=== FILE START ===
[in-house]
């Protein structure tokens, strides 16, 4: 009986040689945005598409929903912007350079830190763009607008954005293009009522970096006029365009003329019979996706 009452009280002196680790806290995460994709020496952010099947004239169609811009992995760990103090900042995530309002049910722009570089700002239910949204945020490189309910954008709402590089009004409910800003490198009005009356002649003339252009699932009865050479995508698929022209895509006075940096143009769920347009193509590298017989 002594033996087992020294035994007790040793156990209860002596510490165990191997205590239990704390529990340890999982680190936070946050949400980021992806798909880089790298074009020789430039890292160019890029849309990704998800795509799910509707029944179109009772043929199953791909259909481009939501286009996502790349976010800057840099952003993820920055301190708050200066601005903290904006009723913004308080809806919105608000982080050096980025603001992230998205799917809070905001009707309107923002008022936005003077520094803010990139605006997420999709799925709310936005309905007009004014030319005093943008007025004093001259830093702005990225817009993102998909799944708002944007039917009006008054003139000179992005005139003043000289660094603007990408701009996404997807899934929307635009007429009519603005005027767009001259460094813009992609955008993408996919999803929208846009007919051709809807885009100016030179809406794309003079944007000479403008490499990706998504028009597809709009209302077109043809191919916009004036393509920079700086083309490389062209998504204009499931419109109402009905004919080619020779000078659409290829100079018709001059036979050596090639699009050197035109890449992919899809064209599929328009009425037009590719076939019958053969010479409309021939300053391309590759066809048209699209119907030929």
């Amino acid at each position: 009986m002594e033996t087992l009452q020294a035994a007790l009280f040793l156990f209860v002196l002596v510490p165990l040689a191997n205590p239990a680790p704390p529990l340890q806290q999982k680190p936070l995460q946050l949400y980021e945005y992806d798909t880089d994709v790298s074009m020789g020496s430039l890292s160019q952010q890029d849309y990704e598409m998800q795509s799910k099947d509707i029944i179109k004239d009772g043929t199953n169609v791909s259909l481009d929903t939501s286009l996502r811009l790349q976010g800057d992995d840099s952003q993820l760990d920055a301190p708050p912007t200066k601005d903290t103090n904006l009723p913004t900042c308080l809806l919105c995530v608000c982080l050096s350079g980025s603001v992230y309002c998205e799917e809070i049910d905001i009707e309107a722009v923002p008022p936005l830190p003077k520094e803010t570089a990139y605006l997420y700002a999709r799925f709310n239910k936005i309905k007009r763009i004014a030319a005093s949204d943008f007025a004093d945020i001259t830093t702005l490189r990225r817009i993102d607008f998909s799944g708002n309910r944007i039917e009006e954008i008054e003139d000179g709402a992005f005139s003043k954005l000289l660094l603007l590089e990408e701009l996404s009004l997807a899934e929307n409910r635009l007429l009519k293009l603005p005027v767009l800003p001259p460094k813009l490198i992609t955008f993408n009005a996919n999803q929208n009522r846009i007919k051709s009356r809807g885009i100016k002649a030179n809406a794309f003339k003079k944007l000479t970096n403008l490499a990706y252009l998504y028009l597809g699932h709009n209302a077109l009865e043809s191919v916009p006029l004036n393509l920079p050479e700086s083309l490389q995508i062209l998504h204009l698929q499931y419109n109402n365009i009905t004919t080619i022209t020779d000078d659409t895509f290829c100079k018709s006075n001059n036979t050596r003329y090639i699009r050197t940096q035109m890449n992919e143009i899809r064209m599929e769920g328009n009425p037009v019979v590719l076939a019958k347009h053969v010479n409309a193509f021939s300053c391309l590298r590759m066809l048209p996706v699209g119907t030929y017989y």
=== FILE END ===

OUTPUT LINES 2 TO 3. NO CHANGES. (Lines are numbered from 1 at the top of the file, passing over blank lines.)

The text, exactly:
């Protein structure tokens, strides 16, 4: 009986040689945005598409929903912007350079830190763009607008954005293009009522970096006029365009003329019979996706 009452009280002196680790806290995460994709020496952010099947004239169609811009992995760990103090900042995530309002049910722009570089700002239910949204945020490189309910954008709402590089009004409910800003490198009005009356002649003339252009699932009865050479995508698929022209895509006075940096143009769920347009193509590298017989 002594033996087992020294035994007790040793156990209860002596510490165990191997205590239990704390529990340890999982680190936070946050949400980021992806798909880089790298074009020789430039890292160019890029849309990704998800795509799910509707029944179109009772043929199953791909259909481009939501286009996502790349976010800057840099952003993820920055301190708050200066601005903290904006009723913004308080809806919105608000982080050096980025603001992230998205799917809070905001009707309107923002008022936005003077520094803010990139605006997420999709799925709310936005309905007009004014030319005093943008007025004093001259830093702005990225817009993102998909799944708002944007039917009006008054003139000179992005005139003043000289660094603007990408701009996404997807899934929307635009007429009519603005005027767009001259460094813009992609955008993408996919999803929208846009007919051709809807885009100016030179809406794309003079944007000479403008490499990706998504028009597809709009209302077109043809191919916009004036393509920079700086083309490389062209998504204009499931419109109402009905004919080619020779000078659409290829100079018709001059036979050596090639699009050197035109890449992919899809064209599929328009009425037009590719076939019958053969010479409309021939300053391309590759066809048209699209119907030929």
């Amino acid at each position: 009986m002594e033996t087992l009452q020294a035994a007790l009280f040793l156990f209860v002196l002596v510490p165990l040689a191997n205590p239990a680790p704390p529990l340890q806290q999982k680190p936070l995460q946050l949400y980021e945005y992806d798909t880089d994709v790298s074009m020789g020496s430039l890292s160019q952010q890029d849309y990704e598409m998800q795509s799910k099947d509707i029944i179109k004239d009772g043929t199953n169609v791909s259909l481009d929903t939501s286009l996502r811009l790349q976010g800057d992995d840099s952003q993820l760990d920055a301190p708050p912007t200066k601005d903290t103090n904006l009723p913004t900042c308080l809806l919105c995530v608000c982080l050096s350079g980025s603001v992230y309002c998205e799917e809070i049910d905001i009707e309107a722009v923002p008022p936005l830190p003077k520094e803010t570089a990139y605006l997420y700002a999709r799925f709310n239910k936005i309905k007009r763009i004014a030319a005093s949204d943008f007025a004093d945020i001259t830093t702005l490189r990225r817009i993102d607008f998909s799944g708002n309910r944007i039917e009006e954008i008054e003139d000179g709402a992005f005139s003043k954005l000289l660094l603007l590089e990408e701009l996404s009004l997807a899934e929307n409910r635009l007429l009519k293009l603005p005027v767009l800003p001259p460094k813009l490198i992609t955008f993408n009005a996919n999803q929208n009522r846009i007919k051709s009356r809807g885009i100016k002649a030179n809406a794309f003339k003079k944007l000479t970096n403008l490499a990706y252009l998504y028009l597809g699932h709009n209302a077109l009865e043809s191919v916009p006029l004036n393509l920079p050479e700086s083309l490389q995508i062209l998504h204009l698929q499931y419109n109402n365009i009905t004919t080619i022209t020779d000078d659409t895509f290829c100079k018709s006075n001059n036979t050596r003329y090639i699009r050197t940096q035109m890449n992919e143009i899809r064209m599929e769920g328009n009425p037009v019979v590719l076939a019958k347009h053969v010479n409309a193509f021939s300053c391309l590298r590759m066809l048209p996706v699209g119907t030929y017989y």